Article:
Wednesday, July 20, 2005

Virginia’s gubernatorial campaigns have brought out their heavyweights, with Sen. Barack Obama headlining a Democratic event last night and President Bush hosting a private fundraising dinner tonight.

Mr. Obama, the Illinois Democrat who rose to stardom with an impassioned speech at the Democratic National Convention last summer, appeared with candidate Lt. Gov. Timothy M. Kaine at a Young Leaders Mix and Mingle at the Clarendon Ballroom in Arlington.

“This is one of the most important races in the country,” Mr. Obama said. “Virginia, I think, has shown the capacity for Democrats to do well in what is considered a red state.”

The event, which drew more than 1,000 people, raised about $50,000, organizers said. After his speech, Mr. Obama gave Mr. Kaine a $10,000 check.

“I don’t just talk the talk, I walk the walk, and I want you guys to walk the walk,” Mr. Obama told the screaming crowd.

Mr. Bush will raise nearly $2 million for Republican Jerry W. Kilgore at what organizers promise to be a “very intimate” sit-down dinner at the home of Dwight Schar in McLean.

About 100 are expected to attend, donating between $15,000 and $100,000 each.

“This event clearly shows that the party is united behind Jerry, from our local activists all the way up to the leader of the free world,” Kilgore campaign spokesman Tim Murtaugh said.

No major politicians have campaigned for H. Russell Potts Jr., a Republican state senator from Winchester who is running for governor as an independent.

Mr. Bush’s appearance tonight contrasts with his notable absence in the 2001 campaign, when the commander-in-chief was criticized for not campaigning for Republican gubernatorial candidate Mark L. Earley.

Mr. Earley lost to Democrat Mark Warner.

The president’s primary reason for his absence was to show bipartisanship after the September 11 terrorist attacks.

However, Mr. Bush did write a letter to Virginia voters in support of the Republican ticket, which included Mr. Kilgore, who won the race for attorney general. The president also recorded a phone call that went out to hundreds of thousands of homes.

In 1990, the first President Bush stumped for Republican gubernatorial nominee Clayton Williams in Texas, even as U.S. troops were massing in Saudi Arabia. Mr. Williams lost to Democrat Ann Richards.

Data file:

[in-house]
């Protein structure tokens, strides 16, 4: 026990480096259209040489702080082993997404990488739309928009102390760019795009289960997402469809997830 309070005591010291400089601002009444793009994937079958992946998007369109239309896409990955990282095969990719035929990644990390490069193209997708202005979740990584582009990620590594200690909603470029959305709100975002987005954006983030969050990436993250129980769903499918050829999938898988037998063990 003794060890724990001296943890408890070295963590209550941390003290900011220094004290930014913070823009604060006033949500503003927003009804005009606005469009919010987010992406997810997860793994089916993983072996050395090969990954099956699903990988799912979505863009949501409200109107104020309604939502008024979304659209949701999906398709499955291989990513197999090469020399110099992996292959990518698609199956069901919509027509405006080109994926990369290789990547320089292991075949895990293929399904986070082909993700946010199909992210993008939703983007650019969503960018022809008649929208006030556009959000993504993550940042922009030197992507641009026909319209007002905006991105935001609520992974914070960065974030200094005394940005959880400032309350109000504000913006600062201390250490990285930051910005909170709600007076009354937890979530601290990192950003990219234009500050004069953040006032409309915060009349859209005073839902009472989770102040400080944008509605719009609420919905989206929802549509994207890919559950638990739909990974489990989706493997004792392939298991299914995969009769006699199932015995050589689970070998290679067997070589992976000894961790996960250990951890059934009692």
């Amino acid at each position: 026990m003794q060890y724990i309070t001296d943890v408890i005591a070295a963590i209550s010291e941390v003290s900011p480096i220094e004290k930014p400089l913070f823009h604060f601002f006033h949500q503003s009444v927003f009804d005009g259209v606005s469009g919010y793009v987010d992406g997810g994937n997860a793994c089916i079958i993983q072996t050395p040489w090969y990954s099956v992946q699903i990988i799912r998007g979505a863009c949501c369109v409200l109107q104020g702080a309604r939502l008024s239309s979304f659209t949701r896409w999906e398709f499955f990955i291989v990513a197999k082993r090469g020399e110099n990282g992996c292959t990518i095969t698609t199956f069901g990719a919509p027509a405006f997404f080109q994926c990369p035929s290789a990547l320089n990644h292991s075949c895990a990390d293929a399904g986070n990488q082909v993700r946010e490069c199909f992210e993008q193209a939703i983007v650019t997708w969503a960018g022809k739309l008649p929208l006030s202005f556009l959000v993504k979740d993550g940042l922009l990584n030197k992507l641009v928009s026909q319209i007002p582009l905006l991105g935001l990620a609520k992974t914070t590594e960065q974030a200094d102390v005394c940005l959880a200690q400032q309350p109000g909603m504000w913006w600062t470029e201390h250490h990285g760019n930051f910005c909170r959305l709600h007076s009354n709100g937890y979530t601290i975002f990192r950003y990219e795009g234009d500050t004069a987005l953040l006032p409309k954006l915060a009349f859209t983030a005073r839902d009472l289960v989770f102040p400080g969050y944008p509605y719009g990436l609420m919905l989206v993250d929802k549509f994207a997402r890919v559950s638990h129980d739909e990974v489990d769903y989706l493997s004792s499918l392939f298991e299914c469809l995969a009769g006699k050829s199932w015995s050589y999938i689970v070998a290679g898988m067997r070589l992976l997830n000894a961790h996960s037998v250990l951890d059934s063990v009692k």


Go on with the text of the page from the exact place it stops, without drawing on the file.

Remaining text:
In 1997, President Clinton stumped with Democratic gubernatorial candidate Donald S. Beyer Jr. in Alexandria just before the election, but Republican James S. Gilmore III cruised to an easy victory.

Mr. Gilmore said he did not have the advantage of a sitting Republican president campaigning for him, but several key Republicans came to Virginia to help him. Former Vice President Dan Quayle helped him raise $1 million in one day.

Mr. Gilmore yesterday said Mr. Obama’s appearance and any by Mr. Clinton will help Mr. Kaine.

“But there’s no substitute for the sitting president of the United States,” Mr. Gilmore said. “It’s very important for the president to come in and campaign for Jerry.”

Mr. Bush won Virginia by nine percentage points in November and by eight points in 2000. Though his popularity recently has declined nationally, the president is rated favorably in Virginia.

Meanwhile, the Kaine campaign said so far no other heavy hitters — including Mr. Clinton — are booked to campaign for the lieutenant governor. But campaign spokeswoman Delacey Skinner noted a $1 million fundraiser Mr. Kaine held with Mr. Warner earlier this year.

“The focus we have is on events we have on the calendar and the support we have within the state from politicians like Governor Warner, that’s the most important thing to us,” she said.

Mr. Kaine had led in fundraising all year, partly because of a $1.5 million donation from the Democratic National Committee. Early donations for the Bush fundraiser helped put Mr. Kilgore over the top in the most recent fundraising report.

Mr. Kilgore raised $2.11 million from June 2 to June 30, bringing his overall fundraising total to an estimated $10.8 million. He had $4.6 million cash on hand as of June 30.

Mr. Kaine raised $1.03 million during that period, bringing his fundraising total to an estimated $11.1 million. He had $5.1 million cash on hand as of June 30.

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